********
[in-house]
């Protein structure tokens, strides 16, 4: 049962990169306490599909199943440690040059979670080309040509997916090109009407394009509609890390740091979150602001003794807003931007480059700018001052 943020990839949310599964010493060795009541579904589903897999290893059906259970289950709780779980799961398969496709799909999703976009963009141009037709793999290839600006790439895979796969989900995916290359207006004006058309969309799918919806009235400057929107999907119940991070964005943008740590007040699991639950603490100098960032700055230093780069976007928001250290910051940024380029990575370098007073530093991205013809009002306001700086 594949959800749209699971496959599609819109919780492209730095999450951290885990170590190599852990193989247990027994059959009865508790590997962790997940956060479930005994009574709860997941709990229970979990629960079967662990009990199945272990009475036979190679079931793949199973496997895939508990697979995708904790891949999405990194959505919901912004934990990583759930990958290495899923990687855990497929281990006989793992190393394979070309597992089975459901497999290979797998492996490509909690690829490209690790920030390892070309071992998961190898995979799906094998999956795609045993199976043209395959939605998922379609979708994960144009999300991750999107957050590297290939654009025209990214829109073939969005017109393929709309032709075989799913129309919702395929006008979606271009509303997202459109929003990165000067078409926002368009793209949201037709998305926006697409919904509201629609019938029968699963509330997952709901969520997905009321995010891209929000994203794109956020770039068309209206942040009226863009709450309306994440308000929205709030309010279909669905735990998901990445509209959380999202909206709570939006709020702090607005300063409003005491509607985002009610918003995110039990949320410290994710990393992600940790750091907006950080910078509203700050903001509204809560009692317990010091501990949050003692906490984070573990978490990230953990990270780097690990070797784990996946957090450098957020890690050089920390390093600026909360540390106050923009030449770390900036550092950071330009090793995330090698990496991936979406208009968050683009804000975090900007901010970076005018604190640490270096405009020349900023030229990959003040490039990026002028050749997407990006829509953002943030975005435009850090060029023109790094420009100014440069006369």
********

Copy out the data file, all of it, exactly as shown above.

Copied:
[in-house]
């Protein structure tokens, strides 16, 4: 049962990169306490599909199943440690040059979670080309040509997916090109009407394009509609890390740091979150602001003794807003931007480059700018001052 943020990839949310599964010493060795009541579904589903897999290893059906259970289950709780779980799961398969496709799909999703976009963009141009037709793999290839600006790439895979796969989900995916290359207006004006058309969309799918919806009235400057929107999907119940991070964005943008740590007040699991639950603490100098960032700055230093780069976007928001250290910051940024380029990575370098007073530093991205013809009002306001700086 594949959800749209699971496959599609819109919780492209730095999450951290885990170590190599852990193989247990027994059959009865508790590997962790997940956060479930005994009574709860997941709990229970979990629960079967662990009990199945272990009475036979190679079931793949199973496997895939508990697979995708904790891949999405990194959505919901912004934990990583759930990958290495899923990687855990497929281990006989793992190393394979070309597992089975459901497999290979797998492996490509909690690829490209690790920030390892070309071992998961190898995979799906094998999956795609045993199976043209395959939605998922379609979708994960144009999300991750999107957050590297290939654009025209990214829109073939969005017109393929709309032709075989799913129309919702395929006008979606271009509303997202459109929003990165000067078409926002368009793209949201037709998305926006697409919904509201629609019938029968699963509330997952709901969520997905009321995010891209929000994203794109956020770039068309209206942040009226863009709450309306994440308000929205709030309010279909669905735990998901990445509209959380999202909206709570939006709020702090607005300063409003005491509607985002009610918003995110039990949320410290994710990393992600940790750091907006950080910078509203700050903001509204809560009692317990010091501990949050003692906490984070573990978490990230953990990270780097690990070797784990996946957090450098957020890690050089920390390093600026909360540390106050923009030449770390900036550092950071330009090793995330090698990496991936979406208009968050683009804000975090900007901010970076005018604190640490270096405009020349900023030229990959003040490039990026002028050749997407990006829509953002943030975005435009850090060029023109790094420009100014440069006369």